I know what you mean when you talk of indignation. I’ve experienced it myself on a much smaller scale recently. It doesn’t even take a particularly large weight loss to change the way people interact with you and really leads you to ask yourself the question – What did they think of me before??? So coupled with the giddiness and the novelty of attention is the nagging feeling that you don’t want to be part of this particular club, now that they don’t blackball you anymore.

  2. Marcia says:

    Why is it that I know exactly what you are talking about?

    I didn’t have poor eyesight diagnosed for a long while because I was always looking at the ground.

    But you know, while it is horrible that society treats large people like they are invisible – it is worse that I wanted to be invisible.

    So now I try and hold up my head and look at people – sometimes even smile at them.

    Thanks for bringing this topic up.

  3. Shelley says:

    I read your column regularly and really enjoy it. I feel like (with 140 lbs to donate, release–whatever, I don’t even know where to start. I’d just like to be out of my particular weight category which would only be 20 lbs.

    Thanks for your encouragment!!

  4. Santana says:

    I feel the same way, but we need to take responsibility too that we let the eye contact go. Did people really stop giving it to us, or did we, in our personal shame (speak for myself here) decide that we were no longer worthy of eye contact, so we stopped making it first? Did we just decide that no one would give it to us, so we stopped looking, and now that you feel worthy (I am assumming you feel this way), you are initiating it yourself?

    It’s funny, but I am only down 10lbs during this journey I am on, but I have been of very normal weight and good looking before, so I remember what the “eye contact” felt like- and even now, I feel like I am getting more than I did ten pounds ago- however, I know my weightloss isn’t that noticable to those who know me, and I know people who have never met me, still see me as quite heavy… so what really changed? My perspective or reality?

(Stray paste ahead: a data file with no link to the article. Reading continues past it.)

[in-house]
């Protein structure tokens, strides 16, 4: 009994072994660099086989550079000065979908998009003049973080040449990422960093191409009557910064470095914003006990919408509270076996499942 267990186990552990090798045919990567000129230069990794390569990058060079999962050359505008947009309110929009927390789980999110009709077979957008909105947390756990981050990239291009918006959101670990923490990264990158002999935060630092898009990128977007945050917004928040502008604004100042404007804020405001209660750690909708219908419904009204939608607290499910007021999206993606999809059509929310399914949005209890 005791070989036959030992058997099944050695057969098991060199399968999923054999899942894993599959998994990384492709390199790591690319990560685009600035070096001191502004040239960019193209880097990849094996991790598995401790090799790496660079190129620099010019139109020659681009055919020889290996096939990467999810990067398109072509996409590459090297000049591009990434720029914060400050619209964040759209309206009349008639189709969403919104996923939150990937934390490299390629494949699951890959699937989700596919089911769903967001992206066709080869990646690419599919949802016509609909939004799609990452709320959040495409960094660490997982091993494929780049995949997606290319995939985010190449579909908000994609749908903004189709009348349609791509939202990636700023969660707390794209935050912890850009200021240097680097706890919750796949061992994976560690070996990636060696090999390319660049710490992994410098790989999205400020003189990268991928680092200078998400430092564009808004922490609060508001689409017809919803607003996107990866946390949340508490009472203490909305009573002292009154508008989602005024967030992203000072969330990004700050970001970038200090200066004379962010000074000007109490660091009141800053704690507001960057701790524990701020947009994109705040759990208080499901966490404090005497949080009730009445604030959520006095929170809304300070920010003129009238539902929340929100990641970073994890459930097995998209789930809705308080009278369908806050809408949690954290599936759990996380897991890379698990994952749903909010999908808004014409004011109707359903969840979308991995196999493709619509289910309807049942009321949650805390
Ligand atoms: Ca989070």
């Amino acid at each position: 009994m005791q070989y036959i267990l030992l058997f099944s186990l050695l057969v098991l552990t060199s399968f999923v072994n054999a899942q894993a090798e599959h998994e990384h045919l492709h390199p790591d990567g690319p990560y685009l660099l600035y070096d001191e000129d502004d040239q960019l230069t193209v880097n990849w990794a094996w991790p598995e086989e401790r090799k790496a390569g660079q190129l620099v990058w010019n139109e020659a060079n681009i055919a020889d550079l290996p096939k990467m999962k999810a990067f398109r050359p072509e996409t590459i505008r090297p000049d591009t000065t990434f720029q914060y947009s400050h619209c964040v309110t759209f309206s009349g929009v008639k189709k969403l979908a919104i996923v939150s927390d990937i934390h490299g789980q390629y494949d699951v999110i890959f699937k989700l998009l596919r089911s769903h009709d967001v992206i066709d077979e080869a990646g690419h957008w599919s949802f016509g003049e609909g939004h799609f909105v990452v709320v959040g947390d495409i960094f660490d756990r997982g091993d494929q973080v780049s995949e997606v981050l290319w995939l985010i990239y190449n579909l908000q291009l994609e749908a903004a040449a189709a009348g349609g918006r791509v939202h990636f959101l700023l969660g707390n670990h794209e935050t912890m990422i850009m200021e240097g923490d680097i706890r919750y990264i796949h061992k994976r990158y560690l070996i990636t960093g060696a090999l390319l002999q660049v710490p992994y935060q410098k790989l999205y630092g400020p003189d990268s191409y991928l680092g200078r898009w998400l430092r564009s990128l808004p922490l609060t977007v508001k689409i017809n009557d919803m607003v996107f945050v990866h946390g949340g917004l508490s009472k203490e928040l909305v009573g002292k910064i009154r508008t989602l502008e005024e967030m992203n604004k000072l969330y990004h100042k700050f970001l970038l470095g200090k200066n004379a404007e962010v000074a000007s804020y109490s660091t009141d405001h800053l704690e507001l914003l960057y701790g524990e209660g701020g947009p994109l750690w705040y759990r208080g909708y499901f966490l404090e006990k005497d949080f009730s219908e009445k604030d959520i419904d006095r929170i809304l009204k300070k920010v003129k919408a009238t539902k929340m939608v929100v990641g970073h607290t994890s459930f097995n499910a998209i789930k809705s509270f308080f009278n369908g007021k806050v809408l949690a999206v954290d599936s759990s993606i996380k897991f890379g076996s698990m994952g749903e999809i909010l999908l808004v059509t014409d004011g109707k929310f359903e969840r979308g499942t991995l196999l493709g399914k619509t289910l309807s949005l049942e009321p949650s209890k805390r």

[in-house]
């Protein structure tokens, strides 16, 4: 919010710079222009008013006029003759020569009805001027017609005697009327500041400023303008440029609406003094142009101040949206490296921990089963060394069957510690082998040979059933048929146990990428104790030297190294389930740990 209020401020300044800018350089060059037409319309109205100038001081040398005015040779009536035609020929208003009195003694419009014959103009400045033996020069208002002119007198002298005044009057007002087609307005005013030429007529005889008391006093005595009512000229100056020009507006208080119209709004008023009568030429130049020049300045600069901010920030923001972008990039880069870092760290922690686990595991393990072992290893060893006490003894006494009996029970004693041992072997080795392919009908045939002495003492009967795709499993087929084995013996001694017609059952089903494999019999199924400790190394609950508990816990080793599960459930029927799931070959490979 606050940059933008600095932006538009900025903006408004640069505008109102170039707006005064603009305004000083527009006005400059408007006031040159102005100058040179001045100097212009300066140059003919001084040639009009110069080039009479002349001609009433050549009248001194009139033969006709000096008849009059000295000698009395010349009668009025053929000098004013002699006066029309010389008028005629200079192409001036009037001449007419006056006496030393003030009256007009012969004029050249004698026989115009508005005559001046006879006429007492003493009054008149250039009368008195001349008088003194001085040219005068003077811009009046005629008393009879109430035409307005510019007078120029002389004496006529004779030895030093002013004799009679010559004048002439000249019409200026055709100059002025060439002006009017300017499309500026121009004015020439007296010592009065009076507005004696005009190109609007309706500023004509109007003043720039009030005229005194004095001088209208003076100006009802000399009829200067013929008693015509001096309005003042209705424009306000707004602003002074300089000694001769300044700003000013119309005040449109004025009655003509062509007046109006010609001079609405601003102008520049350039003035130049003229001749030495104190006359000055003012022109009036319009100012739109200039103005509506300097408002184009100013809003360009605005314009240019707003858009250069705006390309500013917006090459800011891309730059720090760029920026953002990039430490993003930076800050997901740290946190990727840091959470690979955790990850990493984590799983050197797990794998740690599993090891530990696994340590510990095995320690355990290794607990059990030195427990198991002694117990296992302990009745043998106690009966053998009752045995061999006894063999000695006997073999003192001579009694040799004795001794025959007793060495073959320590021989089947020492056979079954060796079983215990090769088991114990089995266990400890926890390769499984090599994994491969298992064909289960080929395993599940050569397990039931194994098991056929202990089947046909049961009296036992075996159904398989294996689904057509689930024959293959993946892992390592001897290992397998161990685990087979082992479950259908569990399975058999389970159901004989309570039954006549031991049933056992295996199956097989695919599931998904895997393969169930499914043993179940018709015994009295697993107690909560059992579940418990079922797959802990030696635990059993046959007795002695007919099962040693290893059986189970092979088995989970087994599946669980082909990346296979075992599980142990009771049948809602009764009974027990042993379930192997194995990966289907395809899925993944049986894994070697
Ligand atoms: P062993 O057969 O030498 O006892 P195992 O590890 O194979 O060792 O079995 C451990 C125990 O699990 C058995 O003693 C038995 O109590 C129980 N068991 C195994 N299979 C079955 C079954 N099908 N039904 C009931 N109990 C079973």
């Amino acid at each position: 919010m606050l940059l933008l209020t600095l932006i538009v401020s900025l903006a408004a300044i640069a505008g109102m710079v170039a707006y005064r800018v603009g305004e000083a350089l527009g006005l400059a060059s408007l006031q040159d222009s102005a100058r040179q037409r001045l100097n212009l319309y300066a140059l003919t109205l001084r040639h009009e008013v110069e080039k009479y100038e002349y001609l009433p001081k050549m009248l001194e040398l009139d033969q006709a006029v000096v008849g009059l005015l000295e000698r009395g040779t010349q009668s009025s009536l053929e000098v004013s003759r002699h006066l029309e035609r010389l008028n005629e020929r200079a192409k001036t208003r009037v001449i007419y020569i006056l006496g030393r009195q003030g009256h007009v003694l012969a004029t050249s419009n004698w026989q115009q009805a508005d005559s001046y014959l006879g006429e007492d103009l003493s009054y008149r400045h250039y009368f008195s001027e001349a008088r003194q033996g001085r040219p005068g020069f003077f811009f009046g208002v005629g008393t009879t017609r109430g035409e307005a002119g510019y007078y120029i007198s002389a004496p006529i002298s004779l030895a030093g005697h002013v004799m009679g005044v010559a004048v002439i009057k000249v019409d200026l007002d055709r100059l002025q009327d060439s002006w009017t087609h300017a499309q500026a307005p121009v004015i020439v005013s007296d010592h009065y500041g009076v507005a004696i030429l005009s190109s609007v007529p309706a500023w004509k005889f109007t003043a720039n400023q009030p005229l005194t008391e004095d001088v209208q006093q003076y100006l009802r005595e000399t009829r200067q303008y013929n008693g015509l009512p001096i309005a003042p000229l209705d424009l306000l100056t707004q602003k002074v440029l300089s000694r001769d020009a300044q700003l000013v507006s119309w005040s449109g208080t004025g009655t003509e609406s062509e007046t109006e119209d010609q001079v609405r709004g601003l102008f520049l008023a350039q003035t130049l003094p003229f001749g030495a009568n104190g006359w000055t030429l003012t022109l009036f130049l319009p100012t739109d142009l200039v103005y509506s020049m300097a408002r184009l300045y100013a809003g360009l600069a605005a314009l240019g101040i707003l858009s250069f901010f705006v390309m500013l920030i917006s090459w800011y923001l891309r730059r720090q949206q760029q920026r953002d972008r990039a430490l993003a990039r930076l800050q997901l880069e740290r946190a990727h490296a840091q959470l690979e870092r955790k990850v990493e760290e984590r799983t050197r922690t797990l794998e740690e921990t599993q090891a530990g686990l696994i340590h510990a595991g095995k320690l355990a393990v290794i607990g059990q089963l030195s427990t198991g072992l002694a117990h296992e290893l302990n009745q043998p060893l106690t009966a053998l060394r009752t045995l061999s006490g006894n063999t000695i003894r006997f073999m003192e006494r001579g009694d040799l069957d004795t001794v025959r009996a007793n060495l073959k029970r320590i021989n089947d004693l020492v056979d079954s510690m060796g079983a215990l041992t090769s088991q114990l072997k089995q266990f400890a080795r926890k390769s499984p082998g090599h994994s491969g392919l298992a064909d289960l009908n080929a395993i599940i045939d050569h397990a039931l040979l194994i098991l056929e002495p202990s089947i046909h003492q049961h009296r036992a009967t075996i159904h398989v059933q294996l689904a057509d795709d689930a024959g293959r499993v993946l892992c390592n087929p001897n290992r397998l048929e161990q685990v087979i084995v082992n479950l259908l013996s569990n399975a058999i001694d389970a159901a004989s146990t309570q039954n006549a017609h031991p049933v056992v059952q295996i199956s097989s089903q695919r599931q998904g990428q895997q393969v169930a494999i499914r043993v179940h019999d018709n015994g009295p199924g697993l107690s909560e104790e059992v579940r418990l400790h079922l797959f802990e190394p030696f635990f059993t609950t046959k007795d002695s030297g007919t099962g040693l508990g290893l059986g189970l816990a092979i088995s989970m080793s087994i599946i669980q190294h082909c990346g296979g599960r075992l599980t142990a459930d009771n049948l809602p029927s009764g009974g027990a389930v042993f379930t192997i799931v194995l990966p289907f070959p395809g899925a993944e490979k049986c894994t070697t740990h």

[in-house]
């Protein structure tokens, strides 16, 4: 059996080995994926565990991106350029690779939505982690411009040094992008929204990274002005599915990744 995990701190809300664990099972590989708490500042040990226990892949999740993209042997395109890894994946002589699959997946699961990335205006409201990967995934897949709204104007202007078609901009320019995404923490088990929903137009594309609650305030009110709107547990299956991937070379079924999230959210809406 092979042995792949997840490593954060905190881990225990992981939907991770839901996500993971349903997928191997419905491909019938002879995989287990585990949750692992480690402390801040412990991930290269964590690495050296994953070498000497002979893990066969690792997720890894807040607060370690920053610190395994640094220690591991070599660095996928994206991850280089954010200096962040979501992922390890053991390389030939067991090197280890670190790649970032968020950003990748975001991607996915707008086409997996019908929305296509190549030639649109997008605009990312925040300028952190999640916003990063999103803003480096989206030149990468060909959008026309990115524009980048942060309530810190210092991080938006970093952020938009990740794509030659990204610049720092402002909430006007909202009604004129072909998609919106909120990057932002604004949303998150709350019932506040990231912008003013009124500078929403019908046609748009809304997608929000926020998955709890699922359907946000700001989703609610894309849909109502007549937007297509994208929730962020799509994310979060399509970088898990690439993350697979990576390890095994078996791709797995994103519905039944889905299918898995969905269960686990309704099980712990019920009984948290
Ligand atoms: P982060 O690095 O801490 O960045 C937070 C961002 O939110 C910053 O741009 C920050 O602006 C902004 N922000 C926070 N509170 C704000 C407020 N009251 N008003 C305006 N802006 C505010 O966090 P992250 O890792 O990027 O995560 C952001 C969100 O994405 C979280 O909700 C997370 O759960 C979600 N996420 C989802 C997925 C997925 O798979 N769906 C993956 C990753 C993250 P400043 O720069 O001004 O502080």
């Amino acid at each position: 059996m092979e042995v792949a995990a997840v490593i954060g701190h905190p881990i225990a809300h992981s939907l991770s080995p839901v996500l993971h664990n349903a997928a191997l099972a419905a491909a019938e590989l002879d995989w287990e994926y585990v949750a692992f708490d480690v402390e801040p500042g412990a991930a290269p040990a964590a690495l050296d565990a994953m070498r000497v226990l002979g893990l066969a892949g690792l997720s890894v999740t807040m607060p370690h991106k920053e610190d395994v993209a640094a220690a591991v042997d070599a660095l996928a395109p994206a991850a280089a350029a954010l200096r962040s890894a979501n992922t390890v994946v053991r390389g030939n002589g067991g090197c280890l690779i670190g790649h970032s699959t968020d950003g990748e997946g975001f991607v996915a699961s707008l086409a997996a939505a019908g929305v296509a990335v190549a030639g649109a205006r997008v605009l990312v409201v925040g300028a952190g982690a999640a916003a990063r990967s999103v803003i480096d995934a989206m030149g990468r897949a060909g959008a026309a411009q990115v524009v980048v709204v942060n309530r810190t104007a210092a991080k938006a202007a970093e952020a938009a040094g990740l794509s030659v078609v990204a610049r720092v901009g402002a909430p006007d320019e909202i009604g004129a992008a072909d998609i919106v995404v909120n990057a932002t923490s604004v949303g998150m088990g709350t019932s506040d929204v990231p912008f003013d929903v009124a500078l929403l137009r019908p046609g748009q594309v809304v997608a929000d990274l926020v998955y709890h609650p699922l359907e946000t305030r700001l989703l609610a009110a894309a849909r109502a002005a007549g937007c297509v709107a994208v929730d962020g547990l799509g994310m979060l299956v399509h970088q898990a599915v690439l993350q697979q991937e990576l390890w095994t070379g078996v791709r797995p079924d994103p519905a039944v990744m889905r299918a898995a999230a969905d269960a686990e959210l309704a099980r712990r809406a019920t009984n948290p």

Great post- got me thinking!

  5. JuJu says:

    Hi there Santana,

    Yes, I agree, it’s mutual. Any form of prejudice begets reverse prejudice, and you end up not knowing where it starts, or where it can stop. But certainly, everyone needs to take responsibility for fixing it. That’s what makes fighting any prejudice so damn hard, I suppose. No one feels responsible for fixing it?

    I KNOW I’m prejudiced against the naturally thin. I just need to find a way to quit it. I aspire to more noble thoughts and feelings. I really do. This post is really about trying to change my mind… again…

  6. NewJane says:

    Eye contact is definitely one of those chicken-versus-the-egg things. How much of the lack of it is from us and how much from others is impossible to gauge.

    For most of my life I thought men didn’t look at me. Those who obviously did, I branded as sickos in my mind. I was a master at non-verbal keep-away messages. Then a dear male buddy somehow became the love of my life and suddenly, my perspective on the world changed. My internal dialog went from, “I am disgusting, fat and ugly,” to “I am woman! My man thinks I am beautiful and sexy.” Just that fast I began holding my head up higher, meeting people’s eyes and smiling. It stunned me how many men began flirting with me, wanting to be part of my inner glow. Many more women strangers felt free to speak to me as well.

    We’ve been happily married for many years now and I’ve continued to range from 230-285 pounds. I’m a busy preoccuppied mother of young children. I often don’t think to look at others. I spend more time looking down to keep track of the kids than looking up at strangers. I have easily fallen back into assumptions about why men in particular aren’t paying me much attention. “I’m a fat middle-aged woman who didn’t even find time for make-up this morning,” I think.

    I had an interesting experience awhile back which showed me my own responsibility in this once again. My car broke down, but I had an appointment with the opthalmologist and the bus was reasonably convenient. Afterwards, I decided to use my remaining time before the kids got home to treat myself to a peaceful library trip alone. Every step of the way, men were smiling at me, going out of their way to make conversation with me, acting like gentlemen. It rather freaked me out. Then I saw myself in the mirror in the restroom and saw big dilated eyes, the aftereffect of the eyedrops from the exam. I was actually merely rather blind, but looked incredibly turned-on. And it seemed like every man I ran into was instinctively responding. I could hardly wait to get home! I felt so vulnerable. The library had been a stupid idea anyway, because those dilated eyes couldn’t focus anyway.

    So sure, I don’t get as many of those look-you-up-and-down-and-check-out-what-you’ve-got looks as slim women, but there’s a lot more to it than that.